Based on the outcome of the UK RECOVERY study, systemic dexamethasone treatment has been found to reduce mortality rate and hence became the standard of care in ventilated ICU patients with severe COVID-19 infection.1 To date, clinical data on the use of systemic steroids regarding gastrointestinal symptoms in patients with COVID-19 is lacking, while the efficacy of topical budesonide in the clinical management of patients with COVID-19 infection has become available only for the treatment of prolonged anosmia.16

To our knowledge, the presented case report is the first description of topical enteral budesonide treatment of haemorrhagic ulcerative duodenitis in a patient with severe COVID-19 infection. Despite the severe alteration of the tissue with pronounced neutrophilic inflammation, we observed a full clinical and histological recovery on oral administration of budesonide. Although this case does not allow to conclude that budesonide treatment was solely responsible for the rapid recovery, our case report warrants further investigations, whether topical budesonide might constitute a new therapeutic strategy for the management of COVID-19-related gastrointestinal symptoms, such as severe mucosal damage and bleeding.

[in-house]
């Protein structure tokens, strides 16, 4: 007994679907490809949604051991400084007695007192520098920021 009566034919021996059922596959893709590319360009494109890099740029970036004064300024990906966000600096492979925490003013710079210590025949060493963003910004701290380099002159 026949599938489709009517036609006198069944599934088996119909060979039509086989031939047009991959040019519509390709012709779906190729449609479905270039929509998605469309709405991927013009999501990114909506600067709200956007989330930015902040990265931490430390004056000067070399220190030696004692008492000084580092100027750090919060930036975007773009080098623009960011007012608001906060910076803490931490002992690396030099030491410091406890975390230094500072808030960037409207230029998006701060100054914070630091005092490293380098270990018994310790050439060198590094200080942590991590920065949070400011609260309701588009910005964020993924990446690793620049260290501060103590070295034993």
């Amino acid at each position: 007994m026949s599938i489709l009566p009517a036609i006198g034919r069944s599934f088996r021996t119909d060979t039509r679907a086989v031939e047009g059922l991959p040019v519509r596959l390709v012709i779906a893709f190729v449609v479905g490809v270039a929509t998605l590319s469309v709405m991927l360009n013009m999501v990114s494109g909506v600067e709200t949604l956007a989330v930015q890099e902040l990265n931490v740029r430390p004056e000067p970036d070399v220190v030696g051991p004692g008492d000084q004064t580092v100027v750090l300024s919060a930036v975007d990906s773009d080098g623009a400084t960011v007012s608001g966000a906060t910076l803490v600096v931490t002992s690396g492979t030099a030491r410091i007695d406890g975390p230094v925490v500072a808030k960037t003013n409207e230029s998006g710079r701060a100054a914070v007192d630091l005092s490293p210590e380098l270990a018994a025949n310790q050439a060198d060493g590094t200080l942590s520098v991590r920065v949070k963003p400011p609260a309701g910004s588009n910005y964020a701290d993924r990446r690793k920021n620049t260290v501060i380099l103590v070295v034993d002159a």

Data availability statement

All data relevant to the study are included in the article or uploaded as supplementary information. n/a.

Ethics statements

Patient consent for publication



  • Contributors Study concept and design: IA; data acquisition: IA, CF and SG; data interpretation: IA, CF, SG and FT; manuscript preparation and editing: IA and CF; manuscript review: IA, CF and FT.

  • Funding The authors have not declared a specific grant for this research from any funding agency in the public, commercial or not-for-profit sectors.

  • Competing interests None declared.

  • Provenance and peer review Not commissioned; externally peer reviewed.